Passive and Aggressive behaviors should be mutually exclusive; they’re a true paradox, don’t you think?
According to a printable worksheet regarding Passive and Agressive Behaviors that I read recently, Passive Communication is described as “When using passive communication an individual does not express their needs or feelings. Passive individuals often do not respond to hurtful situations, and instead allow themselves to be taken advantage of or to be treated unfairly.”
Traits that indicate passive communication include (but I’m sure couldn’t possibly be limited to…):
1.) avoidance of any direct human contact (this includes eye contact)
2.) failure to ever get one’s own way/perpetual dissatisfaction
3) perfection of the art of muttering (aka being “soft spoken” or “shy”), gossiping to others about perceived problems, and/or using written notes as your only form of confrontation
4.) consistant state of annoyance (due to ineffectiveness of methods)
5.) increased use of non-verbal expressions (i.e. the “silent treatment”)
According to that same resource, “aggressive communicators violate the rights of others when expressing their own feelings and needs. They may be verbally abusive to further their own interests.”
Traits of aggressive communication include (and yet, refuse to be limited to):
1.) use of criticism, humiliation, and domination towards anyone who might even marginally be construed as inconvenient or threatening
2.) frequent interruptions and failure to listen to others
3.) consistant state of annoyance (due to ineffectiveness of methods)
4.) loud expressions and/or an overbearing manner
If you’re between the ages of 12 and 55 and own a computer (my rough estimate), you’ve probably chuckled at a few of the humorous passive aggressive moments circulating internet-ville. . . or maybe you’ve seen the books of passive aggressive notes now in circulation. Now, we might laugh, but this is an indicator of a serious problem: If there are enough examples to publish multiple books, then clearly there are too many passive aggressive people in this world.
As pointed out in an extremely funny explanation of the levels of passive aggression that I read recetly, passive aggressive notes are a level 2 Passive Aggressive move. . . and they are infamous. I’ve received a few of these over the years, actually. What I’ve noticed (as a veteran note-recipient myself) is that they just don’t work.
The problem with Passive Aggression (of any kind really) is that it is inherently flawed and utterly unproductive. Ultimately you just end up stewing over your own pet peeves until you explode at some unsuspecting offender – an act which guarantees a self-defense retaliation reaction and subsequent fight. When you can manage a level-headed confrontation, you can resolve issues/frustrations with a little bit of honesty, then move on and quit it with all of the inner annoyed-ness over things gone by . . .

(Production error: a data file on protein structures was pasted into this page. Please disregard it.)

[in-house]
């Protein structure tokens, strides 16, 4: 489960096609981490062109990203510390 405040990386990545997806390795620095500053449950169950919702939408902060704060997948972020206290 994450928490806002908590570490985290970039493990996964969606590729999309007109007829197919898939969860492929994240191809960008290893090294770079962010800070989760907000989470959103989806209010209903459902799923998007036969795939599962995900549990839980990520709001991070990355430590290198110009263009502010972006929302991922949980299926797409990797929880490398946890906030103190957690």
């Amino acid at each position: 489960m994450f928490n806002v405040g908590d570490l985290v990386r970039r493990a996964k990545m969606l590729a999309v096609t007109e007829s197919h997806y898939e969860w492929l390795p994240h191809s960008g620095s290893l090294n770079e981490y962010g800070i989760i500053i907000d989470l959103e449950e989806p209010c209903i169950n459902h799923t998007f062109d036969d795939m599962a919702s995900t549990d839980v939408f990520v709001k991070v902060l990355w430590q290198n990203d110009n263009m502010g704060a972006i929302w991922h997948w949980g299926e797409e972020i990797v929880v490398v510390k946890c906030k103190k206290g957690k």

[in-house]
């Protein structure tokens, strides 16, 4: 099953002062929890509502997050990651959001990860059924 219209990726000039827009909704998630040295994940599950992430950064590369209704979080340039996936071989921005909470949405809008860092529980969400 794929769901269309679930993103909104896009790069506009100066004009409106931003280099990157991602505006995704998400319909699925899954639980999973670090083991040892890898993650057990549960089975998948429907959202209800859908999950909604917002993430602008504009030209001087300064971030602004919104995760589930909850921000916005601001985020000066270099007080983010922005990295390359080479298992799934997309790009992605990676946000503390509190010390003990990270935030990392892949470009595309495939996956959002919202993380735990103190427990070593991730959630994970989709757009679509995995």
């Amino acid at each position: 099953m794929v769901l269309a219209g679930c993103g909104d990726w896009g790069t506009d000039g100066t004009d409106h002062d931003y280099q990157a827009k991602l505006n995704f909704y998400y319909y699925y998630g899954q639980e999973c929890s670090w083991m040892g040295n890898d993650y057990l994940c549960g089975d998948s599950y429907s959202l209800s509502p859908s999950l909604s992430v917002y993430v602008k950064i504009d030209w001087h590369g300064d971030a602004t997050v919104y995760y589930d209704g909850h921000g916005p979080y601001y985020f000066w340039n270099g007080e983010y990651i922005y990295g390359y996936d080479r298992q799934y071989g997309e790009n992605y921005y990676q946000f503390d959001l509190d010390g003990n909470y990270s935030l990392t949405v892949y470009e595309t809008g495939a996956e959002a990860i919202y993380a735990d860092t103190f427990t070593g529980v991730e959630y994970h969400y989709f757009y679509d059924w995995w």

Careful, though! Just because you’re annoyed at people, don’t go in the direction of the aggressive communicator, you shouldn’t just spew nastiness at people in the name of “being honest” and “confrontational”. Sometimes you are actually the one being unreasonable. This is why you have to work on perfecting a very specific skill. I like to think of it as:
Sometimes people are frustrating. Welcome to the human race, glad you could make it. People’s frustrating aspects do not, however, give you the right to bulldoze them verbally with your frustrations. Remember that you need to cut people slack sometimes. Have the discernment to know when you should engage, and when you should smile, nod, and move on. Try to keep in mind that attitudes (yours included) are just a nasty bit of business occasionally. Allow for grace, particularly if you know the person at fault has other stuff going on. Lets face it, people who irrationally piss everyone around them off? They usually have some underlying stuff that they’re trying to deal with. . . Which leads us to another relevant truth.
So, strive to be happy with your life, and try to approach people with a gracious attitude when they might be taking out their own unhappiness on you. When your snarling inner beast rears its ugly, toothy, rabid head, remember:
You can keep yourself in check and deal with conflict situations like an adult – by approaching someone with honesty and caring. Lets face it, if you don’t care about the person you are addressing, you are in a conflict for only your benefit and aren’t thinking about the entire situation at hand. You have to force yourself to consider both sides of the story (NOT stew internally while gossiping with everyone else you can find) and then keep yourself from going all wolf-tastic and attacking your unsuspecting prey. Ultimately, if you have legitimate frustrations to address (i.e. so-n-so always forgets to ____, even though they know it’s a safety concern), there is a way to deal with them like a grown up . . . don’t let your anger make you act like an idiot. Not only is is both unattractive and immature, it’s unproductive.